Trip Participants: Dag Alfstad, Pavel Barta, Daniel Gilje Fonnes, Stig Grafsrønningen, Roger Rekdal Hage, Bjarte Hægland, Jon-Erik Loberg, Trine Jelstad Olsen, Hans Pande, Kenneth Pettersen and Marit Sagen.
that carried aluminium and cement between New Orleans, USA; Canada; Nigeria; Liberia and Sognefjord in Norway. I worked onboard as a catering assistant and also a little with cleaning of the cement tanks. Some years later during a few summers, I went back to sea again, in a way, when I took tickets on the ferry between Bergen and Os and as a guide on the veteran tourist ship “Granvin”.
When did you finally get to crew on a boat? During my university years, I rented a sailboat in Antibes in southern France with a group of friends. It was really a special experience – I literally had stars in my eyes as I stood at the helm with the Mediterranean night When did you begin to want your sky around me. This gave me an ap- own sailboat? petite for more of a seafarer’s life! I think I always wanted to own my own sailboat! But it was more of an unconscious wish in the beginning – 10 years ago was the first time I started to admit what I wanted to others. That was really the start of a process during which I had to convince myself and overcome quite a few barriers. And, then, about a year ago, I sat down and made a list of all the small steps I would have to take to be able to be ready to own a sailboat – things like taking the boatman’s drivers test (“båtførerprøven”). When I realised nothing on the list was insurmountDid you become a seafarer? able, I joined the Asker sailing club. Yes, I did! When I was 20, I spent six months on a Norwegian bulk ship Was this when you also took the
mile/stones New faces at FMC Aftermarket Norway Customer Support Erlend Alvsåker – Statoil special projects Fredrik Amundsen – Offshore op intervention Alf Erik Bjåstad – Offshore op intervention Paul Devanaboyina – Operational engineering mgt Arne Holter Eiksund – FMC Subsea Center Arne Halland – Offshore op intervention Helge Martin Håvik– Offshore op intervention Karl Johannes Jensen – Offshore op intervention Stig Øyvin Kårtveit – V13/L8 Ågotnes Hege Christin Olsen – Operational engineering mgt Tommy Olsen – Offshore op intervention Ingeborg A. K. Polden – Offshore op intervention Lea Pål – Workshop Stavanger, Surface Miroslaw Sikorski – Poland Trude Solsvik – Operational maintenance Bjarte Andre Steinsland – Offshore op intervention Jarle Stordal – Training Øyvind Winje – Bldg 17 Kristiansund Julian Zec – Engineering & supply mgt
Just this past year, FMC WIS’s Birgitta Fjøsne had the great pleasure of realising the lifelong dream of owning her own sailboat. Now the HR Training Advisor has a new topic of conversation when she meets her colleagues at the coffee machine at the Asker office.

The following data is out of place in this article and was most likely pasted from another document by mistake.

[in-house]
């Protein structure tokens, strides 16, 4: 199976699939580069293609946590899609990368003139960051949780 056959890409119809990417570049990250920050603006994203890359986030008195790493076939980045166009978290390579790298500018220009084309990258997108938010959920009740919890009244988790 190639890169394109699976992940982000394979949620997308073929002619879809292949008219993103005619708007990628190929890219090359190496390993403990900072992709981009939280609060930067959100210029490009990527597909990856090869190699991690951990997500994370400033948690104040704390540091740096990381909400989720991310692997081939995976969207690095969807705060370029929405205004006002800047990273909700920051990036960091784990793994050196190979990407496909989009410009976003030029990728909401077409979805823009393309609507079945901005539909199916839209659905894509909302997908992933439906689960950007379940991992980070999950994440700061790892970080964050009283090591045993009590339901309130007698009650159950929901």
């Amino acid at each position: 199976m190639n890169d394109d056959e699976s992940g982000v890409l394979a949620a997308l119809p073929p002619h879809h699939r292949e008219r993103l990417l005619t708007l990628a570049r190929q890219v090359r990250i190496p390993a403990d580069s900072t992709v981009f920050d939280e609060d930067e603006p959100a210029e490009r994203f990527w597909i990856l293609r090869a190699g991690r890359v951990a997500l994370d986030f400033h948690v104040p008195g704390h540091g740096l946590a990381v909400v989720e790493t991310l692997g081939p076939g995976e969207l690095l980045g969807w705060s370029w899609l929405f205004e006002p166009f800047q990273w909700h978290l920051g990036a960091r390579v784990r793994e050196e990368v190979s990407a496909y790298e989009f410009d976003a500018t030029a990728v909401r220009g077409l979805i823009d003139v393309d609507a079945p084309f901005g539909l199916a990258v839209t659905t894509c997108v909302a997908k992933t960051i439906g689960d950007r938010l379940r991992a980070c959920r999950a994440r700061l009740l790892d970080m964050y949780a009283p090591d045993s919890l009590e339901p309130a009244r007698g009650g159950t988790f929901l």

Did you sail when you were growing up? We had a sailboat and that was our family’s favourite thing to do. One of my earliest memories is when I fell off the boat while I was reading a Donald Duck comic. But my brother picked me up so quickly that the book didn’t even get wet! However, even though I spent many a day on our family boat, I was not allowed to sail. My father had old-fashioned views about gender roles and never let me – or my mother and sister –crew. We were only asked to stay out of the way or to move to whichever side of the boat required weight.
Production Performance Services Arnaud Sanchis – Flow Assurance Competence Well Intervention Services Lars André Berge – Project engineering Kristian Danielsen – Supply chain Geórgia Ellefsen – Project engineering Lene Olsen – Administration Håkon Ringstad – Technical service personnel Raymond Weirud – Technical service personnel
Aberdeen FMC coaching course? Yes, that’s right. The course instructor coached us in asking good questions to help others find their way forward. One of the exercises was to share a challenge with the group – and daring to realise my dream of buying a sailboat was what I chose. The reaction from the group gave me the little push that I needed to move forward. How did you find “your” boat? First I selected the right boat type for me, with great help from my brothers. I was so lucky to find the one that became mine in just the second advertisement that I looked at online. An elderly couple that really loved their sailboat were looking for someone who would take good care of it. They decided that was me, and they were even willing to lower the price to fit my budget. It was such a great feeling the first time I put my key in, started the engine, put it in gear and backed out of the mooring space in my own boat. Now that you have your own sailboat, do you sail alone or with a crew? Both! But first, I put in many sailing hours with my brothers and friends that taught me so many important things – small mistakes can have fatal consequences. This July, I set sail and went out for the first time alone! Now, I have a sign-up sheet at the office where anyone can register his or her interest in being crew for an afternoon sailing. /
Customer Support Robert Carr, Project Coordinator Callum Costello, Workshop Apprentice Francean Gray, Materials Coordinator Adam Grozier, Workshop Fitter David Murray, Workshop Fitter Morag Orr, Receptionist Naomi Rhind, Cost Controller Gareth Southwick, Service Technician
Work anniversaries Norway 10 years Arvid Arefjord Kari Anne Engesæth Atle Njåstad Fjeldstad Jon-Anders Haukvik Kristin Moen Hjeldnes Richard Magne Husa Egil Johnson Anne-Marit Kleppestø Trond Erik Løwgren Bjørn Vidar Sandnes Anne Marie Sangolt Sven Arne Simenstad Roy Wærnes 15 years Roar Finnerud Lars Kårbø Bård Johan Magnussen Stein Åge Mjelde John Mæland Kurt Træet 20 years Odd Gynter Olsen Asle Harald Sellstad Sigmund Vesetrud
Aberdeen 15 years David Gillespie Malachy Smylie Craig Spowart 20 years James Henry Stephen Shambrook David Thomson